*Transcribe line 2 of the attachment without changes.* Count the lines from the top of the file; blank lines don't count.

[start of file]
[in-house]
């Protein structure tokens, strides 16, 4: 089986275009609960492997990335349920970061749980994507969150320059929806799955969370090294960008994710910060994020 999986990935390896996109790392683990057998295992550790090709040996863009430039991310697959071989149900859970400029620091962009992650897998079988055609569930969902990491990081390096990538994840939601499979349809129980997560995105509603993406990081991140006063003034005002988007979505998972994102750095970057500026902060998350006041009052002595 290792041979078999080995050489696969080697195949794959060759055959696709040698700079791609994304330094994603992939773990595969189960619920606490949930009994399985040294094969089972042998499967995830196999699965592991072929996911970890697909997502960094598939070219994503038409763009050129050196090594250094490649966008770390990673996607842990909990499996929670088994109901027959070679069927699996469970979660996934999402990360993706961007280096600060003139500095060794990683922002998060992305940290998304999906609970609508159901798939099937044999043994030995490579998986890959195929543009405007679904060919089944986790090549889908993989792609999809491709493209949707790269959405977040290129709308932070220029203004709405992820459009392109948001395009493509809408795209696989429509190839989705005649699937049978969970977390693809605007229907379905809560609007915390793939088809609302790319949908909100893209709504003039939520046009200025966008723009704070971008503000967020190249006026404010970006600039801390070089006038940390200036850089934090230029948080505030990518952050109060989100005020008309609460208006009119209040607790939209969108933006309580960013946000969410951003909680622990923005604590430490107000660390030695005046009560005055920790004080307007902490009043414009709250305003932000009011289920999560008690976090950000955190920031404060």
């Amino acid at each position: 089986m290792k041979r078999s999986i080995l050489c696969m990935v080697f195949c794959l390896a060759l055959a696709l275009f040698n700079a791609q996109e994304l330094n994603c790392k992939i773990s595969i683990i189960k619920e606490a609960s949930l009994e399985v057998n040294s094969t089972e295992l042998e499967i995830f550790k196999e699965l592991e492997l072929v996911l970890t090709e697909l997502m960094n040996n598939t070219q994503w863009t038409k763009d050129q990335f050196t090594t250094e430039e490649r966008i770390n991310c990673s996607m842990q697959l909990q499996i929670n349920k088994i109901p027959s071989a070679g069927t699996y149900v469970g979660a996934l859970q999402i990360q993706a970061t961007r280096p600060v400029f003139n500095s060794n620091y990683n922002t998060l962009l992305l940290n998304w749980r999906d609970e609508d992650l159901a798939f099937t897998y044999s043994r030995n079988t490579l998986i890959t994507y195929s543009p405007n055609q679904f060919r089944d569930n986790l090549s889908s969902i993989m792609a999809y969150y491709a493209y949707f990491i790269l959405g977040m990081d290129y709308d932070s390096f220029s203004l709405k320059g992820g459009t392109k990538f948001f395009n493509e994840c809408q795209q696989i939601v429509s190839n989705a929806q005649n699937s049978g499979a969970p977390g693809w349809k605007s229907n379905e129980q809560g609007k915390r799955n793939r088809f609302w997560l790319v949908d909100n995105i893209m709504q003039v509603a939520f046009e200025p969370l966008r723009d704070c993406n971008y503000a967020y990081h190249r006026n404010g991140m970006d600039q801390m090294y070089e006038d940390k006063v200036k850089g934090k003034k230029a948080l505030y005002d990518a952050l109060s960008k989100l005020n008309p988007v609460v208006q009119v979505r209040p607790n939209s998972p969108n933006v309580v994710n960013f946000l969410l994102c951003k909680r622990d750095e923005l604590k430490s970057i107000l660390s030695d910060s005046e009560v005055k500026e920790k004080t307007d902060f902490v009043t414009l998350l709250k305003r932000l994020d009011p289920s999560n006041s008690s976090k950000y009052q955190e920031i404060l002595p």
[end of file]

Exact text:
């Protein structure tokens, strides 16, 4: 089986275009609960492997990335349920970061749980994507969150320059929806799955969370090294960008994710910060994020 999986990935390896996109790392683990057998295992550790090709040996863009430039991310697959071989149900859970400029620091962009992650897998079988055609569930969902990491990081390096990538994840939601499979349809129980997560995105509603993406990081991140006063003034005002988007979505998972994102750095970057500026902060998350006041009052002595 290792041979078999080995050489696969080697195949794959060759055959696709040698700079791609994304330094994603992939773990595969189960619920606490949930009994399985040294094969089972042998499967995830196999699965592991072929996911970890697909997502960094598939070219994503038409763009050129050196090594250094490649966008770390990673996607842990909990499996929670088994109901027959070679069927699996469970979660996934999402990360993706961007280096600060003139500095060794990683922002998060992305940290998304999906609970609508159901798939099937044999043994030995490579998986890959195929543009405007679904060919089944986790090549889908993989792609999809491709493209949707790269959405977040290129709308932070220029203004709405992820459009392109948001395009493509809408795209696989429509190839989705005649699937049978969970977390693809605007229907379905809560609007915390793939088809609302790319949908909100893209709504003039939520046009200025966008723009704070971008503000967020190249006026404010970006600039801390070089006038940390200036850089934090230029948080505030990518952050109060989100005020008309609460208006009119209040607790939209969108933006309580960013946000969410951003909680622990923005604590430490107000660390030695005046009560005055920790004080307007902490009043414009709250305003932000009011289920999560008690976090950000955190920031404060």